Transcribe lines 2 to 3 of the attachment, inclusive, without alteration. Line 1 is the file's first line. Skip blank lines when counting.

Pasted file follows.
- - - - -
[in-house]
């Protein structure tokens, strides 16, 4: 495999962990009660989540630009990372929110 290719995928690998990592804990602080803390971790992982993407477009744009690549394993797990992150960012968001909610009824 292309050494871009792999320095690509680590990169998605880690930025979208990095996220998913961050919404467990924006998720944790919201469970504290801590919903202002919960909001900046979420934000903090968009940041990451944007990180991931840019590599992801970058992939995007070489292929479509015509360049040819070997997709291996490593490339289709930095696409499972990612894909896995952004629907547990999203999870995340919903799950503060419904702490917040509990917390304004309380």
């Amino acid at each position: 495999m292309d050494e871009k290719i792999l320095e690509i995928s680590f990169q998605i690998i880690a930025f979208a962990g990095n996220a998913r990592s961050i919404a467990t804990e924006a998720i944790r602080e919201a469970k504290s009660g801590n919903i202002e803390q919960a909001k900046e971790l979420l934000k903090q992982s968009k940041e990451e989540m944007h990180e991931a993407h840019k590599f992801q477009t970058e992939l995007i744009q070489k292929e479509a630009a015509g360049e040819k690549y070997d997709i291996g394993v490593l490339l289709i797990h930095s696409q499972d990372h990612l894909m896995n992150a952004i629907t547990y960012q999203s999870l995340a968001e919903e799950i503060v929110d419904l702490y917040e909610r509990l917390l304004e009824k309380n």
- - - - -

């Protein structure tokens, strides 16, 4: 495999962990009660989540630009990372929110 290719995928690998990592804990602080803390971790992982993407477009744009690549394993797990992150960012968001909610009824 292309050494871009792999320095690509680590990169998605880690930025979208990095996220998913961050919404467990924006998720944790919201469970504290801590919903202002919960909001900046979420934000903090968009940041990451944007990180991931840019590599992801970058992939995007070489292929479509015509360049040819070997997709291996490593490339289709930095696409499972990612894909896995952004629907547990999203999870995340919903799950503060419904702490917040509990917390304004309380």
């Amino acid at each position: 495999m292309d050494e871009k290719i792999l320095e690509i995928s680590f990169q998605i690998i880690a930025f979208a962990g990095n996220a998913r990592s961050i919404a467990t804990e924006a998720i944790r602080e919201a469970k504290s009660g801590n919903i202002e803390q919960a909001k900046e971790l979420l934000k903090q992982s968009k940041e990451e989540m944007h990180e991931a993407h840019k590599f992801q477009t970058e992939l995007i744009q070489k292929e479509a630009a015509g360049e040819k690549y070997d997709i291996g394993v490593l490339l289709i797990h930095s696409q499972d990372h990612l894909m896995n992150a952004i629907t547990y960012q999203s999870l995340a968001e919903e799950i503060v929110d419904l702490y917040e909610r509990l917390l304004e009824k309380n």